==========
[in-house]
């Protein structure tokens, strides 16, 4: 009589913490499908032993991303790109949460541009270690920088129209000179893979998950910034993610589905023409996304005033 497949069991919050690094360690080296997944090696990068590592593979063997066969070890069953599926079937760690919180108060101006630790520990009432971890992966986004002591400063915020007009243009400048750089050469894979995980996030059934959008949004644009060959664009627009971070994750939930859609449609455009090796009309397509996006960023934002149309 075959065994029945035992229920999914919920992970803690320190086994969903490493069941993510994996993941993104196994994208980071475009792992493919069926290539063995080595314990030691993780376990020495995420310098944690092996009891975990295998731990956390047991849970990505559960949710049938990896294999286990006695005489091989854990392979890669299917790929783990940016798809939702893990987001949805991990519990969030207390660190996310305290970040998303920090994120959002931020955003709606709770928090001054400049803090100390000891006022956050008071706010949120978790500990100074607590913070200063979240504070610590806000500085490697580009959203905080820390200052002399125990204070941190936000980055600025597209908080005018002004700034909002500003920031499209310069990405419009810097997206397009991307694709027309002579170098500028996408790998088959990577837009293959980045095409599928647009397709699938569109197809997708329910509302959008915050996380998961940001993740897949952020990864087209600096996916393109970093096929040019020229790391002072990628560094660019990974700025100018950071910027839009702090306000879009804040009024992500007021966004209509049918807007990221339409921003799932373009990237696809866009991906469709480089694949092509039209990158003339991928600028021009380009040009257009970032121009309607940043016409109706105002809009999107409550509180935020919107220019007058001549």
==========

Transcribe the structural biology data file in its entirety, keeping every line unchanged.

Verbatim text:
[in-house]
């Protein structure tokens, strides 16, 4: 009589913490499908032993991303790109949460541009270690920088129209000179893979998950910034993610589905023409996304005033 497949069991919050690094360690080296997944090696990068590592593979063997066969070890069953599926079937760690919180108060101006630790520990009432971890992966986004002591400063915020007009243009400048750089050469894979995980996030059934959008949004644009060959664009627009971070994750939930859609449609455009090796009309397509996006960023934002149309 075959065994029945035992229920999914919920992970803690320190086994969903490493069941993510994996993941993104196994994208980071475009792992493919069926290539063995080595314990030691993780376990020495995420310098944690092996009891975990295998731990956390047991849970990505559960949710049938990896294999286990006695005489091989854990392979890669299917790929783990940016798809939702893990987001949805991990519990969030207390660190996310305290970040998303920090994120959002931020955003709606709770928090001054400049803090100390000891006022956050008071706010949120978790500990100074607590913070200063979240504070610590806000500085490697580009959203905080820390200052002399125990204070941190936000980055600025597209908080005018002004700034909002500003920031499209310069990405419009810097997206397009991307694709027309002579170098500028996408790998088959990577837009293959980045095409599928647009397709699938569109197809997708329910509302959008915050996380998961940001993740897949952020990864087209600096996916393109970093096929040019020229790391002072990628560094660019990974700025100018950071910027839009702090306000879009804040009024992500007021966004209509049918807007990221339409921003799932373009990237696809866009991906469709480089694949092509039209990158003339991928600028021009380009040009257009970032121009309607940043016409109706105002809009999107409550509180935020919107220019007058001549």